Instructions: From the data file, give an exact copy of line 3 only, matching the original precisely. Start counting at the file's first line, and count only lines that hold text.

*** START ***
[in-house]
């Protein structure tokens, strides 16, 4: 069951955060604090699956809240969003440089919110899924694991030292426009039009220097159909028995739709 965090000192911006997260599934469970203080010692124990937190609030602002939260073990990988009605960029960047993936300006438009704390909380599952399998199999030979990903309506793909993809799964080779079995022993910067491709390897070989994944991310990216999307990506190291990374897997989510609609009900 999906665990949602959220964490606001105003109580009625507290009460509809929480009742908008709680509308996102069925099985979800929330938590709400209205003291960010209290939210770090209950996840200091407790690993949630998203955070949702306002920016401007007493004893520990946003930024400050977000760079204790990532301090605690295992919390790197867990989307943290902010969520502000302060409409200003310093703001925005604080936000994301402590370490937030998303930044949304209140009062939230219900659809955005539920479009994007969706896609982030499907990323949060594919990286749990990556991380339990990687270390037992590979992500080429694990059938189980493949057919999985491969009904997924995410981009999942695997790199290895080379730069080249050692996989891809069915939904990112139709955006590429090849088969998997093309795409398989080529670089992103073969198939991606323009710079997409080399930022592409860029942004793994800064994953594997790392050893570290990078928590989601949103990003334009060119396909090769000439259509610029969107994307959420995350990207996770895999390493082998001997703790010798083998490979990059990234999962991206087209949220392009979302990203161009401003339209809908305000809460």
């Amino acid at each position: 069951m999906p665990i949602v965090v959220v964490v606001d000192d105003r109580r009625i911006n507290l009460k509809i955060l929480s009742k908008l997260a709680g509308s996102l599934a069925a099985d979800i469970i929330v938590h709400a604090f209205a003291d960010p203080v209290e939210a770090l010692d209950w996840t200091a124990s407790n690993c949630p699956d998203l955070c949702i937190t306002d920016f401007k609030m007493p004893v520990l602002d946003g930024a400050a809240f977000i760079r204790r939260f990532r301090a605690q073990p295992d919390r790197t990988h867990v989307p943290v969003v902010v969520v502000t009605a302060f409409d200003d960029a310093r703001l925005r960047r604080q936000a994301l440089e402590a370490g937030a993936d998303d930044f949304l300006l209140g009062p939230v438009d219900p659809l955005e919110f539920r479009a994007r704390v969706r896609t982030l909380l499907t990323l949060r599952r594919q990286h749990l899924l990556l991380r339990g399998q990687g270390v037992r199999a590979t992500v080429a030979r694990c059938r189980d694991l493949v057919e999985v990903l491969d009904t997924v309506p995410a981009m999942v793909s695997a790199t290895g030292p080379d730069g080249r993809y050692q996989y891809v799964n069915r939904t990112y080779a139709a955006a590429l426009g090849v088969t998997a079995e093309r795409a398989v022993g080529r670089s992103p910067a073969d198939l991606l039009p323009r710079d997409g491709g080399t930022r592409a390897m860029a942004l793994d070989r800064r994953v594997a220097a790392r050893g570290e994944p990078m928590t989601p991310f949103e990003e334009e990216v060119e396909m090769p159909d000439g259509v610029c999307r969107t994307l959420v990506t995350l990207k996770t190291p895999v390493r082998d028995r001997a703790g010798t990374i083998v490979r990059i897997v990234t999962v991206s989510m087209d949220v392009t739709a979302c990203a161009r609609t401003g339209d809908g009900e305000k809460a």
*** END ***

């Amino acid at each position: 069951m999906p665990i949602v965090v959220v964490v606001d000192d105003r109580r009625i911006n507290l009460k509809i955060l929480s009742k908008l997260a709680g509308s996102l599934a069925a099985d979800i469970i929330v938590h709400a604090f209205a003291d960010p203080v209290e939210a770090l010692d209950w996840t200091a124990s407790n690993c949630p699956d998203l955070c949702i937190t306002d920016f401007k609030m007493p004893v520990l602002d946003g930024a400050a809240f977000i760079r204790r939260f990532r301090a605690q073990p295992d919390r790197t990988h867990v989307p943290v969003v902010v969520v502000t009605a302060f409409d200003d960029a310093r703001l925005r960047r604080q936000a994301l440089e402590a370490g937030a993936d998303d930044f949304l300006l209140g009062p939230v438009d219900p659809l955005e919110f539920r479009a994007r704390v969706r896609t982030l909380l499907t990323l949060r599952r594919q990286h749990l899924l990556l991380r339990g399998q990687g270390v037992r199999a590979t992500v080429a030979r694990c059938r189980d694991l493949v057919e999985v990903l491969d009904t997924v309506p995410a981009m999942v793909s695997a790199t290895g030292p080379d730069g080249r993809y050692q996989y891809v799964n069915r939904t990112y080779a139709a955006a590429l426009g090849v088969t998997a079995e093309r795409a398989v022993g080529r670089s992103p910067a073969d198939l991606l039009p323009r710079d997409g491709g080399t930022r592409a390897m860029a942004l793994d070989r800064r994953v594997a220097a790392r050893g570290e994944p990078m928590t989601p991310f949103e990003e334009e990216v060119e396909m090769p159909d000439g259509v610029c999307r969107t994307l959420v990506t995350l990207k996770t190291p895999v390493r082998d028995r001997a703790g010798t990374i083998v490979r990059i897997v990234t999962v991206s989510m087209d949220v392009t739709a979302c990203a161009r609609t401003g339209d809908g009900e305000k809460a």